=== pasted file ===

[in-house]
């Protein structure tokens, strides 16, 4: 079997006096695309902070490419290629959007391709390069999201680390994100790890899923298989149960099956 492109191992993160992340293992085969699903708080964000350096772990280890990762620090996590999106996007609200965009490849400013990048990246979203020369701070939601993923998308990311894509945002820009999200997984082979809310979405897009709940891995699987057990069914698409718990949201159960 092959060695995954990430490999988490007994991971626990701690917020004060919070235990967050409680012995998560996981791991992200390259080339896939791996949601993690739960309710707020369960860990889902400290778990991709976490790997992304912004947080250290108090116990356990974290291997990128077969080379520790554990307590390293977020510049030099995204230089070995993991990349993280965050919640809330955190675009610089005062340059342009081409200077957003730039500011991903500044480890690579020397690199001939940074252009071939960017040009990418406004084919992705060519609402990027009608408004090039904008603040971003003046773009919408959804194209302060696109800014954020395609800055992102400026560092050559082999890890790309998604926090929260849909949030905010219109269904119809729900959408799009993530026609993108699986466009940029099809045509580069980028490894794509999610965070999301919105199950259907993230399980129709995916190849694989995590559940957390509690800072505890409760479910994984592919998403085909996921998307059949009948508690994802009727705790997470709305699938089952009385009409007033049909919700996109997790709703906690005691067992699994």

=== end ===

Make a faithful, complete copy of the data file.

[in-house]
């Protein structure tokens, strides 16, 4: 079997006096695309902070490419290629959007391709390069999201680390994100790890899923298989149960099956 492109191992993160992340293992085969699903708080964000350096772990280890990762620090996590999106996007609200965009490849400013990048990246979203020369701070939601993923998308990311894509945002820009999200997984082979809310979405897009709940891995699987057990069914698409718990949201159960 092959060695995954990430490999988490007994991971626990701690917020004060919070235990967050409680012995998560996981791991992200390259080339896939791996949601993690739960309710707020369960860990889902400290778990991709976490790997992304912004947080250290108090116990356990974290291997990128077969080379520790554990307590390293977020510049030099995204230089070995993991990349993280965050919640809330955190675009610089005062340059342009081409200077957003730039500011991903500044480890690579020397690199001939940074252009071939960017040009990418406004084919992705060519609402990027009608408004090039904008603040971003003046773009919408959804194209302060696109800014954020395609800055992102400026560092050559082999890890790309998604926090929260849909949030905010219109269904119809729900959408799009993530026609993108699986466009940029099809045509580069980028490894794509999610965070999301919105199950259907993230399980129709995916190849694989995590559940957390509690800072505890409760479910994984592919998403085909996921998307059949009948508690994802009727705790997470709305699938089952009385009409007033049909919700996109997790709703906690005691067992699994």